Awarded Jeunes Chercheurs Grand (ECOLOGICAL-BITS-AND-FLOPS).

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PROJECT TITLE: Complexity and bidirectional information theory: Complexity-Feedback-Performance limits and a new class of ecological information networks |

PI Petros ELIA (EURECOM, Sophia-Antipolis)
PROJECT TYPE Jeune chercheuse - jeune chercheur
Type of research Basic research
Duration 42 months (2015-2018)
Budget 306 k€
Call targets Défi 7: “Société de l’information et de la communication”
Axe 4 “Fondements du numérique”
ERC PANEL TARGETED PE7: Systems and Communications Engineering

KEYWORDS: statistical signal processing; detection and estimation; complexity theory of computation; information theory; interference; feedback; wireless information networks; power efficiency; ecological information networks.

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PROJECT SUMMARY:

This project is in the context of wireless communications, and it aims to tackle the bottleneck of computational complexity corresponding to the need for algorithms that require extreme computing resources, and the bottleneck of feedback corresponding to the need for equally idealistic feedback mechanisms that must disseminate massive amounts of overhead information about the fluctuating states of each link in the network.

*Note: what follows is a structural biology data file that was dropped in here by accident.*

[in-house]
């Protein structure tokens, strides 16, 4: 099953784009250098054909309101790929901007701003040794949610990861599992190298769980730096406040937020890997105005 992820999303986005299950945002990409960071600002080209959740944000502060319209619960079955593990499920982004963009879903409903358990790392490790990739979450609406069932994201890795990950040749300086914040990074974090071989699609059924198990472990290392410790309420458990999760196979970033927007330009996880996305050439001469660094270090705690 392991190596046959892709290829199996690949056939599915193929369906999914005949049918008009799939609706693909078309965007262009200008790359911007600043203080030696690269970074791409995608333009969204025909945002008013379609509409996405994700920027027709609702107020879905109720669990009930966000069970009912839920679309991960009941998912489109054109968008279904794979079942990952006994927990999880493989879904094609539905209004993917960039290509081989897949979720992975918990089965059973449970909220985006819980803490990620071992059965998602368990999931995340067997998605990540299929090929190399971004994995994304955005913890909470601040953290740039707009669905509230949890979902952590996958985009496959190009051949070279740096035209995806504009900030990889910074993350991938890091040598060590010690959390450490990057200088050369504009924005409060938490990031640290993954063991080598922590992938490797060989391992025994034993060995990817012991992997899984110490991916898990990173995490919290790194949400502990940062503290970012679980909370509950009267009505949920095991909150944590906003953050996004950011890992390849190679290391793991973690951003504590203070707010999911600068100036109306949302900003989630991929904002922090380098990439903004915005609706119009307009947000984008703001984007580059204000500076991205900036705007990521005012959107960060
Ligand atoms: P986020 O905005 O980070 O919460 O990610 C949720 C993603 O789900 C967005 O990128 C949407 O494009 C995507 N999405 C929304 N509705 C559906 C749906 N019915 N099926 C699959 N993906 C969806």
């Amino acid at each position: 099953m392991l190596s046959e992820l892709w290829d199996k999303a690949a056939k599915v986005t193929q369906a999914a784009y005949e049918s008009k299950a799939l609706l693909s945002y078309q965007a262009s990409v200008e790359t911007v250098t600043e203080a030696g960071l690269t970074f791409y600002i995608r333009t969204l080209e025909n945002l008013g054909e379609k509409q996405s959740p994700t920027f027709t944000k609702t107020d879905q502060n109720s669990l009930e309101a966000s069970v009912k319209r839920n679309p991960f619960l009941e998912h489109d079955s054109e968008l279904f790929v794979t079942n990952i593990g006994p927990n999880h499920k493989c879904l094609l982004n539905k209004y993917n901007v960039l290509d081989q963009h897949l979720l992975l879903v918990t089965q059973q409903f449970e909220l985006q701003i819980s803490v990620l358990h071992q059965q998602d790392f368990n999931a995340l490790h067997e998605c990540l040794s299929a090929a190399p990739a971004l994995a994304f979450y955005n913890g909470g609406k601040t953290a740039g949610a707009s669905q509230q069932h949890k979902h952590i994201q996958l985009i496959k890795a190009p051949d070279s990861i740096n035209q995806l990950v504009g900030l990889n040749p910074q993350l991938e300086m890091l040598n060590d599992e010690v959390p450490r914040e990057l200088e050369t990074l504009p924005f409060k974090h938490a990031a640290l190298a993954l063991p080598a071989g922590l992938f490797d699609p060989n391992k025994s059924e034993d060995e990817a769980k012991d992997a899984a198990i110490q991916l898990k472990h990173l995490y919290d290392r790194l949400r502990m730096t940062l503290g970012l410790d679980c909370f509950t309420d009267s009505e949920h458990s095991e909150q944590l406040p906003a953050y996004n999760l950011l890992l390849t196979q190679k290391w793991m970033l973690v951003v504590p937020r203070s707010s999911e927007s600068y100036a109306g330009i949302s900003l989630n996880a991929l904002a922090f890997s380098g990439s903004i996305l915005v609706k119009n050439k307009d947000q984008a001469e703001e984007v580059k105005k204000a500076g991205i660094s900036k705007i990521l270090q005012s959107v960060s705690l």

Theoretical Vision: These bottlenecks drive our theoretical vision: We will provide a never-before-attempted exploration of the crucial interdependencies between computational complexity, feedback and performance in wireless communications. They also drive our technological vision: We will develop algorithms for a new class of mobile-user devices that can participate in properly gathering/disseminating feedback (at the right place and time) as well as in computing solutions to outsourced algorithmic tasks across the network, in an effort which we term as “outsourcing the surgical insertion of bidirectional bits and flops across the network” and which aims to reduce computational complexity and improve performance.

Novel Approach: We will take a novel approach, which drives our vision. A recent result of ours has revealed the surprising fact that – for a simple point-to-point setting – a single bit of feedback from the receiver back to the transmitter (properly placed in time, and properly representing the predicted flop count), managed to massively reduce the computational complexity of transceiver algorithms. This reduction was a surprising finding, and it was traced back to the newly-found ability of feedback to skew the statistics of the accumulation of computational load, without negatively skewing the statistics defining performance.

Naturally computational complexity, feedback and performance – are intertwined, and will be explored jointly. Finding the crucial and largely-unexplored complexity-feedback-performance interdependencies, will offer guiding principles for merging fog (decentralized) and cloud (centralized) ideas, towards hybrid solutions that better traverse the complexity-feedback-performance triangle by surgically inserting bidirectional bits and flops across the network nodes.